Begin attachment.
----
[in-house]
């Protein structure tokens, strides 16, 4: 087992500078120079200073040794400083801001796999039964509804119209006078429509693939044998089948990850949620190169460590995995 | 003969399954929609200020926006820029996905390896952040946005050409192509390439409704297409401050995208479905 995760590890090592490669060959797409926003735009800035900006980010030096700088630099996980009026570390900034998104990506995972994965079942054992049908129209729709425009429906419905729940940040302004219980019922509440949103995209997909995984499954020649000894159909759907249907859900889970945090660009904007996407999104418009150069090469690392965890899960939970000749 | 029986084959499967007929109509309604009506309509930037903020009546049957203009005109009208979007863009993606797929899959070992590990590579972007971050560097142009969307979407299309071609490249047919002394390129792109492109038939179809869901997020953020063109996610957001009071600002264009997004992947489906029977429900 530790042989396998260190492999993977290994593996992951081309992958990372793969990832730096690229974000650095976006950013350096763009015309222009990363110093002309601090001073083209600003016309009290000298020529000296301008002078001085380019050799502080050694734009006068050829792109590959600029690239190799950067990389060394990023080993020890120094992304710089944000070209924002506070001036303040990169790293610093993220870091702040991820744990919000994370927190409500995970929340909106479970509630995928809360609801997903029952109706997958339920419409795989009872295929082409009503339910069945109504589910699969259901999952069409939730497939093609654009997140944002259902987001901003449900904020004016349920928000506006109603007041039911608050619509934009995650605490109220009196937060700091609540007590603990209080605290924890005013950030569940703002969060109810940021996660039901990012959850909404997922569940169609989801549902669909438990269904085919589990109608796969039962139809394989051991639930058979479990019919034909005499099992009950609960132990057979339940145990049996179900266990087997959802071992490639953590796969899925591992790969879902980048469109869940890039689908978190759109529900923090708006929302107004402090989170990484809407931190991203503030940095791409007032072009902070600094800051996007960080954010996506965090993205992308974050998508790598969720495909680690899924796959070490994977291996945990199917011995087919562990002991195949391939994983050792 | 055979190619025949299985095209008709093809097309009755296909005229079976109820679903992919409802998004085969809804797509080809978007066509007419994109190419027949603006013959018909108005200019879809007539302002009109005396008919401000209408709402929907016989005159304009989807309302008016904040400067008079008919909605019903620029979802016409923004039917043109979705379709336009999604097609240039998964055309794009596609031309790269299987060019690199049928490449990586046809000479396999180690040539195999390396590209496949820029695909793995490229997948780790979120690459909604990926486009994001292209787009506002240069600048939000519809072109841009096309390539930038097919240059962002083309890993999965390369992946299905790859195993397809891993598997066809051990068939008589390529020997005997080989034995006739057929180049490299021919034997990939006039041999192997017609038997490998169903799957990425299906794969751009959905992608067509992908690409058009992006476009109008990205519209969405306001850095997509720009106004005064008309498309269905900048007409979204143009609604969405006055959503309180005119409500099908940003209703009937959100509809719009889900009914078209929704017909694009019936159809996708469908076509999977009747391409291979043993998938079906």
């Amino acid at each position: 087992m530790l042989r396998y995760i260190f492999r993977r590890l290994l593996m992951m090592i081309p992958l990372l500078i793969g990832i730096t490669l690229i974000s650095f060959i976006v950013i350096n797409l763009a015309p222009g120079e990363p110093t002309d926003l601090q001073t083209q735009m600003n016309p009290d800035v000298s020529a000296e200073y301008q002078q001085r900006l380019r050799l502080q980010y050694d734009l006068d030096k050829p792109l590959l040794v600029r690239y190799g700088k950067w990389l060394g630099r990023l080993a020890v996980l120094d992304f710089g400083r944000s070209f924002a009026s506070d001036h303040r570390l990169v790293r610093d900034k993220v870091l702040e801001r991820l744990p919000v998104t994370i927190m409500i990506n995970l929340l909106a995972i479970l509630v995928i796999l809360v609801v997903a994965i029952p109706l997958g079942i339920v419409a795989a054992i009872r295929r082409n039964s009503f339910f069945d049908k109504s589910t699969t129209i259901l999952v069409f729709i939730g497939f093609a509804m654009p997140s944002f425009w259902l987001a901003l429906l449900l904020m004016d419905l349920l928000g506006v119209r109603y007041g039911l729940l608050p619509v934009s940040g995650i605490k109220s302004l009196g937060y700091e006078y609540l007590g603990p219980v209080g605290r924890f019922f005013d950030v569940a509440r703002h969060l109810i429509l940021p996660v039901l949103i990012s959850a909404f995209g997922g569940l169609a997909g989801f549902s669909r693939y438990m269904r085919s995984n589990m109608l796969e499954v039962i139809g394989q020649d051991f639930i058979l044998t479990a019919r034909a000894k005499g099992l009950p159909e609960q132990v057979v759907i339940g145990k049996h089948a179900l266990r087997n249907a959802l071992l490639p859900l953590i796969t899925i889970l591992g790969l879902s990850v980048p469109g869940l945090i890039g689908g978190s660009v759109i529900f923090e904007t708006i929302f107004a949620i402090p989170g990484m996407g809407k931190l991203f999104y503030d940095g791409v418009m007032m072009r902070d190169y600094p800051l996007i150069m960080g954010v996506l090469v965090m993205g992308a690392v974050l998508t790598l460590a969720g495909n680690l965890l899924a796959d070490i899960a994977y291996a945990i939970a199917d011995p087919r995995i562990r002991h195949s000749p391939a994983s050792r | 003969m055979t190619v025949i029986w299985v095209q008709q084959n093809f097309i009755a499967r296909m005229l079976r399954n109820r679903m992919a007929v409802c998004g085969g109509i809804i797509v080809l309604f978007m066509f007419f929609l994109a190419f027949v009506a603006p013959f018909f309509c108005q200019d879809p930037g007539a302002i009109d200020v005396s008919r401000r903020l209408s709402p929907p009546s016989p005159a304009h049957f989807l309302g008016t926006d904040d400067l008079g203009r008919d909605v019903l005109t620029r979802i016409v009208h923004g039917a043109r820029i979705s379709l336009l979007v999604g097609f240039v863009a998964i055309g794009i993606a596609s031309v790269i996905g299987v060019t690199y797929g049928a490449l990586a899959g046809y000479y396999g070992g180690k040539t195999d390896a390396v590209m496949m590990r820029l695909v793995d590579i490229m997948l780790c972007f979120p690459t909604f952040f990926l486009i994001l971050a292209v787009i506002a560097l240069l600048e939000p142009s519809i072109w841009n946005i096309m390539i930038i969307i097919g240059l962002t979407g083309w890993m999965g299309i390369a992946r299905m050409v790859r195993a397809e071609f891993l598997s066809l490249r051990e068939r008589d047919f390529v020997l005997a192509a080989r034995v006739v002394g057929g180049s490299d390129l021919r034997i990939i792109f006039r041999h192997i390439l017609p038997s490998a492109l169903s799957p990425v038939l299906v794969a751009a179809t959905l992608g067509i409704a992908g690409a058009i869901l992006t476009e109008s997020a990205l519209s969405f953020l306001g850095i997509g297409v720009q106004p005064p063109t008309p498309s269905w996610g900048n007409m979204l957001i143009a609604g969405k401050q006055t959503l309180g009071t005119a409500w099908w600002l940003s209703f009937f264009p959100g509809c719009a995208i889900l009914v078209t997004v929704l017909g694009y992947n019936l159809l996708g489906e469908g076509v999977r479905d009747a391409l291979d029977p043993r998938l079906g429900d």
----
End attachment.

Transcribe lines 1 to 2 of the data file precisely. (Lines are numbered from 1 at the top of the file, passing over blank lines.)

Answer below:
[in-house]
């Protein structure tokens, strides 16, 4: 087992500078120079200073040794400083801001796999039964509804119209006078429509693939044998089948990850949620190169460590995995 | 003969399954929609200020926006820029996905390896952040946005050409192509390439409704297409401050995208479905 995760590890090592490669060959797409926003735009800035900006980010030096700088630099996980009026570390900034998104990506995972994965079942054992049908129209729709425009429906419905729940940040302004219980019922509440949103995209997909995984499954020649000894159909759907249907859900889970945090660009904007996407999104418009150069090469690392965890899960939970000749 | 029986084959499967007929109509309604009506309509930037903020009546049957203009005109009208979007863009993606797929899959070992590990590579972007971050560097142009969307979407299309071609490249047919002394390129792109492109038939179809869901997020953020063109996610957001009071600002264009997004992947489906029977429900 530790042989396998260190492999993977290994593996992951081309992958990372793969990832730096690229974000650095976006950013350096763009015309222009990363110093002309601090001073083209600003016309009290000298020529000296301008002078001085380019050799502080050694734009006068050829792109590959600029690239190799950067990389060394990023080993020890120094992304710089944000070209924002506070001036303040990169790293610093993220870091702040991820744990919000994370927190409500995970929340909106479970509630995928809360609801997903029952109706997958339920419409795989009872295929082409009503339910069945109504589910699969259901999952069409939730497939093609654009997140944002259902987001901003449900904020004016349920928000506006109603007041039911608050619509934009995650605490109220009196937060700091609540007590603990209080605290924890005013950030569940703002969060109810940021996660039901990012959850909404997922569940169609989801549902669909438990269904085919589990109608796969039962139809394989051991639930058979479990019919034909005499099992009950609960132990057979339940145990049996179900266990087997959802071992490639953590796969899925591992790969879902980048469109869940890039689908978190759109529900923090708006929302107004402090989170990484809407931190991203503030940095791409007032072009902070600094800051996007960080954010996506965090993205992308974050998508790598969720495909680690899924796959070490994977291996945990199917011995087919562990002991195949391939994983050792 | 055979190619025949299985095209008709093809097309009755296909005229079976109820679903992919409802998004085969809804797509080809978007066509007419994109190419027949603006013959018909108005200019879809007539302002009109005396008919401000209408709402929907016989005159304009989807309302008016904040400067008079008919909605019903620029979802016409923004039917043109979705379709336009999604097609240039998964055309794009596609031309790269299987060019690199049928490449990586046809000479396999180690040539195999390396590209496949820029695909793995490229997948780790979120690459909604990926486009994001292209787009506002240069600048939000519809072109841009096309390539930038097919240059962002083309890993999965390369992946299905790859195993397809891993598997066809051990068939008589390529020997005997080989034995006739057929180049490299021919034997990939006039041999192997017609038997490998169903799957990425299906794969751009959905992608067509992908690409058009992006476009109008990205519209969405306001850095997509720009106004005064008309498309269905900048007409979204143009609604969405006055959503309180005119409500099908940003209703009937959100509809719009889900009914078209929704017909694009019936159809996708469908076509999977009747391409291979043993998938079906």